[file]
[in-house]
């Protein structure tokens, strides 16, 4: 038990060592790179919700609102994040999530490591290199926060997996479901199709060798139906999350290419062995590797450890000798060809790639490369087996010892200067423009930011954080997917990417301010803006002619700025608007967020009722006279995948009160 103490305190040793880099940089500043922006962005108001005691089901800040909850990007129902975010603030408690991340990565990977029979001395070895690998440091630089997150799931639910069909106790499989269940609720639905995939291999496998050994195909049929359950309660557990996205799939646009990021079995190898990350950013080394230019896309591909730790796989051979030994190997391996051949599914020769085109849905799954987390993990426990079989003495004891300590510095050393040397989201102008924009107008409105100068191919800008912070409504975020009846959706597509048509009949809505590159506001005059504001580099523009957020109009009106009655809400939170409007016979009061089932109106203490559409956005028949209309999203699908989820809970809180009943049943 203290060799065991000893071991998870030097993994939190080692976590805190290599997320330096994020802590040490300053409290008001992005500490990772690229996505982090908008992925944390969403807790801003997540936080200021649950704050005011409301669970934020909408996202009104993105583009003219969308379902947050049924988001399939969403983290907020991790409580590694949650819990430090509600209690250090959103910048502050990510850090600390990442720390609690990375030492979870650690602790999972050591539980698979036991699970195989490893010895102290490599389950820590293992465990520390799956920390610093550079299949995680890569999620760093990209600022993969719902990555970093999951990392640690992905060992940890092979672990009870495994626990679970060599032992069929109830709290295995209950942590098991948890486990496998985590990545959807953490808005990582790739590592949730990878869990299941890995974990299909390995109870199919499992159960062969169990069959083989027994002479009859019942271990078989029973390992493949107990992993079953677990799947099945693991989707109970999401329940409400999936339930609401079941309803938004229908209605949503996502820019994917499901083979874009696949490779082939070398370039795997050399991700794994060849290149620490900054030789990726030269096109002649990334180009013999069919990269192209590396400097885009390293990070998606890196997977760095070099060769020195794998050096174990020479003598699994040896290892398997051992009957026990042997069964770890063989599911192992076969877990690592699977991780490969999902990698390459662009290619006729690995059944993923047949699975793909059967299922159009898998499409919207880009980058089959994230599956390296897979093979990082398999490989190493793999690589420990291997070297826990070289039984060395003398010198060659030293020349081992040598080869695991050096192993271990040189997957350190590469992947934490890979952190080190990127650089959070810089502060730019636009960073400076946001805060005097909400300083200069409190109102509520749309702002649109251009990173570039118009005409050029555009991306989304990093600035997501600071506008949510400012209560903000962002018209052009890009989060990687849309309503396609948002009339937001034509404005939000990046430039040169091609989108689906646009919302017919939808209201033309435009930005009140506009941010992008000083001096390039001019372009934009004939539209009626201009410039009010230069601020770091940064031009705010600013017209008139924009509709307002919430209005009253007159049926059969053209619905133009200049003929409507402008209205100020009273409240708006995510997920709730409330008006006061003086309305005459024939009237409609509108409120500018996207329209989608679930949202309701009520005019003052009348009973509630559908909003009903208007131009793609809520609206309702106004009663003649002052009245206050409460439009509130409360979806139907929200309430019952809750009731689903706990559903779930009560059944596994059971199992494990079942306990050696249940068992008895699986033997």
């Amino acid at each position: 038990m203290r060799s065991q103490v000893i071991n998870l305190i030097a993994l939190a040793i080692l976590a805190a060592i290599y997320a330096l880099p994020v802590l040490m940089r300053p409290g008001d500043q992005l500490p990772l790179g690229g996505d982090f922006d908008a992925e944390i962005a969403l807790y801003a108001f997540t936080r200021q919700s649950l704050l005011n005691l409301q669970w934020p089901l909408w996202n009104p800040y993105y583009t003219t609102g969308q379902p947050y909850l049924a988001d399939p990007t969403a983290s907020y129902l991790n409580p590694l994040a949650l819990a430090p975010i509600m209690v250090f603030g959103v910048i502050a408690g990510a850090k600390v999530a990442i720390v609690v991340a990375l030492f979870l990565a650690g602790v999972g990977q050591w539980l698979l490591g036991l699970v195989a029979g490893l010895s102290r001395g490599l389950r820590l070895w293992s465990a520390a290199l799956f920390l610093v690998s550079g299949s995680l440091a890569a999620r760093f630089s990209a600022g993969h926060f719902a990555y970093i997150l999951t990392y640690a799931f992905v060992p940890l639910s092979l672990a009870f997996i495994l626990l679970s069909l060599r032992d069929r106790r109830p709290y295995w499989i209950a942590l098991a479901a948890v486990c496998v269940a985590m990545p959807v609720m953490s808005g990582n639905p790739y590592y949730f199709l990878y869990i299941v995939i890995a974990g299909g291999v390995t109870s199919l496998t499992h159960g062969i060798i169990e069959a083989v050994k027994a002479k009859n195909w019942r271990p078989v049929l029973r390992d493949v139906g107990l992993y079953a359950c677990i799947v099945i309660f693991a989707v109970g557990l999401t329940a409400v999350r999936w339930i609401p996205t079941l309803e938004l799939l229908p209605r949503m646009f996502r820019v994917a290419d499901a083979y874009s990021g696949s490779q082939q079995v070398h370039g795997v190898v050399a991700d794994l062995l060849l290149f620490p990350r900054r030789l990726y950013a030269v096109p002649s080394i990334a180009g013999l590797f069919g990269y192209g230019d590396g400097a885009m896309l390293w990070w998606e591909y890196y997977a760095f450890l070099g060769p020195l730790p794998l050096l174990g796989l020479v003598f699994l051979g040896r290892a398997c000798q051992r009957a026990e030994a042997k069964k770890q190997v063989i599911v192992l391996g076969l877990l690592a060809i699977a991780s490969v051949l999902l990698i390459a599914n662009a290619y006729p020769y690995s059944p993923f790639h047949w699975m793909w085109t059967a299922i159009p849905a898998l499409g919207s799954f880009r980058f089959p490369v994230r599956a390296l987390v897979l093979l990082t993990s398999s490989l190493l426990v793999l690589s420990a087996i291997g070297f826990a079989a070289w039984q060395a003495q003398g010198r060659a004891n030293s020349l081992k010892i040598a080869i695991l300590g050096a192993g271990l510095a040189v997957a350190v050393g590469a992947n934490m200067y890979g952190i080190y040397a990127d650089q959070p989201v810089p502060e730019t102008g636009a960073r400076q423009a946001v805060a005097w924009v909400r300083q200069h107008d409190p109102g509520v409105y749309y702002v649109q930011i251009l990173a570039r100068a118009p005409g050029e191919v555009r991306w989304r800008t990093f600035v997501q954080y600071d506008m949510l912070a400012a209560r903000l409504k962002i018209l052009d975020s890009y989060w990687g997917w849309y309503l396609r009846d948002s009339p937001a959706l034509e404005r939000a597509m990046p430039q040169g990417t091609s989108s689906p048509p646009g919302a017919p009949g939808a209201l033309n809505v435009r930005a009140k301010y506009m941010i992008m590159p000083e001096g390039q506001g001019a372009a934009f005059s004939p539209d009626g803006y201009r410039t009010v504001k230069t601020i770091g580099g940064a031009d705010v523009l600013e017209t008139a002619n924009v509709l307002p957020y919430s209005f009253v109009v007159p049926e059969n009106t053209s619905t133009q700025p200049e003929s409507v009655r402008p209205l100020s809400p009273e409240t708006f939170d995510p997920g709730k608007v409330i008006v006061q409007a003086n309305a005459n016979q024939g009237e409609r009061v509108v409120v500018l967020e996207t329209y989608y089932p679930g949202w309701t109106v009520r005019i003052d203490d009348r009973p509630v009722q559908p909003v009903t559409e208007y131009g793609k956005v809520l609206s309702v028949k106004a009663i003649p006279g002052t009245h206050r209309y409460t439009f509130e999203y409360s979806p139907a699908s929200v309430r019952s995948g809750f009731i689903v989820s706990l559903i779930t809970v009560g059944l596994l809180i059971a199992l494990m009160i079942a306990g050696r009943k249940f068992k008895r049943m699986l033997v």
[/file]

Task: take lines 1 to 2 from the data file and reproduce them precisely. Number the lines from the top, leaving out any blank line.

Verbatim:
[in-house]
């Protein structure tokens, strides 16, 4: 038990060592790179919700609102994040999530490591290199926060997996479901199709060798139906999350290419062995590797450890000798060809790639490369087996010892200067423009930011954080997917990417301010803006002619700025608007967020009722006279995948009160 103490305190040793880099940089500043922006962005108001005691089901800040909850990007129902975010603030408690991340990565990977029979001395070895690998440091630089997150799931639910069909106790499989269940609720639905995939291999496998050994195909049929359950309660557990996205799939646009990021079995190898990350950013080394230019896309591909730790796989051979030994190997391996051949599914020769085109849905799954987390993990426990079989003495004891300590510095050393040397989201102008924009107008409105100068191919800008912070409504975020009846959706597509048509009949809505590159506001005059504001580099523009957020109009009106009655809400939170409007016979009061089932109106203490559409956005028949209309999203699908989820809970809180009943049943 203290060799065991000893071991998870030097993994939190080692976590805190290599997320330096994020802590040490300053409290008001992005500490990772690229996505982090908008992925944390969403807790801003997540936080200021649950704050005011409301669970934020909408996202009104993105583009003219969308379902947050049924988001399939969403983290907020991790409580590694949650819990430090509600209690250090959103910048502050990510850090600390990442720390609690990375030492979870650690602790999972050591539980698979036991699970195989490893010895102290490599389950820590293992465990520390799956920390610093550079299949995680890569999620760093990209600022993969719902990555970093999951990392640690992905060992940890092979672990009870495994626990679970060599032992069929109830709290295995209950942590098991948890486990496998985590990545959807953490808005990582790739590592949730990878869990299941890995974990299909390995109870199919499992159960062969169990069959083989027994002479009859019942271990078989029973390992493949107990992993079953677990799947099945693991989707109970999401329940409400999936339930609401079941309803938004229908209605949503996502820019994917499901083979874009696949490779082939070398370039795997050399991700794994060849290149620490900054030789990726030269096109002649990334180009013999069919990269192209590396400097885009390293990070998606890196997977760095070099060769020195794998050096174990020479003598699994040896290892398997051992009957026990042997069964770890063989599911192992076969877990690592699977991780490969999902990698390459662009290619006729690995059944993923047949699975793909059967299922159009898998499409919207880009980058089959994230599956390296897979093979990082398999490989190493793999690589420990291997070297826990070289039984060395003398010198060659030293020349081992040598080869695991050096192993271990040189997957350190590469992947934490890979952190080190990127650089959070810089502060730019636009960073400076946001805060005097909400300083200069409190109102509520749309702002649109251009990173570039118009005409050029555009991306989304990093600035997501600071506008949510400012209560903000962002018209052009890009989060990687849309309503396609948002009339937001034509404005939000990046430039040169091609989108689906646009919302017919939808209201033309435009930005009140506009941010992008000083001096390039001019372009934009004939539209009626201009410039009010230069601020770091940064031009705010600013017209008139924009509709307002919430209005009253007159049926059969053209619905133009200049003929409507402008209205100020009273409240708006995510997920709730409330008006006061003086309305005459024939009237409609509108409120500018996207329209989608679930949202309701009520005019003052009348009973509630559908909003009903208007131009793609809520609206309702106004009663003649002052009245206050409460439009509130409360979806139907929200309430019952809750009731689903706990559903779930009560059944596994059971199992494990079942306990050696249940068992008895699986033997």